I only knew of Bataan through my lolo’s perennial anecdotes about his experience during the Japanese occupation. He was seven when he and his dad had travel by foot and by boat to seek refuge in Bataan. Sweet potatoes are the only thing they could eat, he’d reiterate. However detailed my lolo’s stories were, Bataan remained to be just a mere setting. No photos nor vivid descriptions of the landscapes that could help me picture how Bataan was actually like.
But last May, Wincy surprised me with a well-planned weekend trip to Bataan. Finally! He already booked the hotel and even prepared an itinerary! My only task was to research where to eat. What I like best about Wincy’s itinerary was that it had a point of view, and some form of narrative that structured the whole trip.
Mt. Samat Shrine aka Dambana Ng Kagitingan
Initially, I thought the shrine would just be a simple giant cross on top of a mountain. When we got there, The Colonnade welcomed us – an Art Deco structure with marble walls and columns, stained glass panes, bronze installations and reliefs by Napoleon Abueva, all immortalising the tragedies and victories of the second World War.
At the corner of the Colonnade, there’s a small museum filled with artifacts. Looking at the weapons, worn out army uniforms and boots, news clippings and propaganda pamphlets felt reminiscent of this:
A quick uphill drive was the Memorial Cross, literally at the summit of Mt. Samat. From up close, the cross seemed more like a tower, clad with reliefs visualising our country’s history, our constant fight for freedom and independence.
Funny Break: When it started drizzling, Wincy and I took it as a cue to leave the shrine and check in our hotel. As I was getting down the Colonnade, I slipped. The soles of my Adidas Gazelles was relatively smooth, without grips. I had no way of controlling my fall – I slid down from the middle until the very last step. I didn’t scream because I didn’t want more people to see me. But a group of titas in a van screamed as they saw the whole ordeal while a distracted Wincy Ong (who was waiting in the car beside the titas) didn’t even see my very own epic “Fall of Bataan”.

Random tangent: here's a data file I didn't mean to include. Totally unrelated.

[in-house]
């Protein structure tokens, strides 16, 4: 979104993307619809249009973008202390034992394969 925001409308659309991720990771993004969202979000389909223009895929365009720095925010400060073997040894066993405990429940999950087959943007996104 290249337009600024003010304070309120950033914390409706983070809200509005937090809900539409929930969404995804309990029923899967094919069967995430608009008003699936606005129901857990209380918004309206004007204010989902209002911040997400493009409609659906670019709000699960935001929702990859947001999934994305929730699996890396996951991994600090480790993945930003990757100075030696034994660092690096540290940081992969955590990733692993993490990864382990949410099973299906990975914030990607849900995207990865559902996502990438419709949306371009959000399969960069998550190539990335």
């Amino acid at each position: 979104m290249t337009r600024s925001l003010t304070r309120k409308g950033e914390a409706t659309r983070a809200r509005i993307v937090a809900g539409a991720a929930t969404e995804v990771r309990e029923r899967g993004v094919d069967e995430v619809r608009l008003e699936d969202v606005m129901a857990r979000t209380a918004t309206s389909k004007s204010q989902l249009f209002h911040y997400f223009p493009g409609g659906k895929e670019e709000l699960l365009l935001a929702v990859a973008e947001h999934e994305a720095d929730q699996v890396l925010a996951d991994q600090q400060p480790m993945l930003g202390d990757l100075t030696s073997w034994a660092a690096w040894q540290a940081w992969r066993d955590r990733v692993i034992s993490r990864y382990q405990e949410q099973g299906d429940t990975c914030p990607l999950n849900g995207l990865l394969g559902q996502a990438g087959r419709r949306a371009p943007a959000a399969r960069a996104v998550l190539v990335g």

On the way to Balanga, installations trailed the road, as if marking specific spots. Intrigued, we slowed down for a bit and discovered these installations were markers of the tragic Bataan Death March. Passing through markers to markers, I felt my sadness transform into a sense of gratitude and honor, realising that many Filipinos fought and died for our independence.
Balanga: Nostalgic Cosmopolitan
We stayed overnight in The Plaza Hotel, which was right at the heart of Balanga. Our room had a view of the town – you’d see the plaza where people gather for concerts and parties, the Balanga Cathedral, the mall, the city hall, and connected to it was the city library. Balanga was like a little Barcelona – a modern cultural center veiled by nostalgic architecture.
Like I mentioned, my only task was to find the right places to eat. Great food was not hard to find in Bataan, especially if you have a friend who actually lives there. Thanks to my good friend Michael, we got to try all these:
- Inside our hotel was a japanese restaurant popular to the locals, Cafe Kyoto.
- Stregato Gelateria is a few minute walk from the hotel. They also serve Italian savory dishes.
- Roberto’s serve good steaks, barbecue and burgers. They also have good coffee and desserts. It’s just across the plaza.
- The Beanery is a well-loved cafe in Bataan. They serve a wide range of coffee drinks (from your usuals to dessert-like frappes), as well as snacks and hearty meals. It’s actually so refreshing to see a local brand thrive over chain cafes.
Exploring Balanga was a perfect slow down to our rather historical and educational day trip.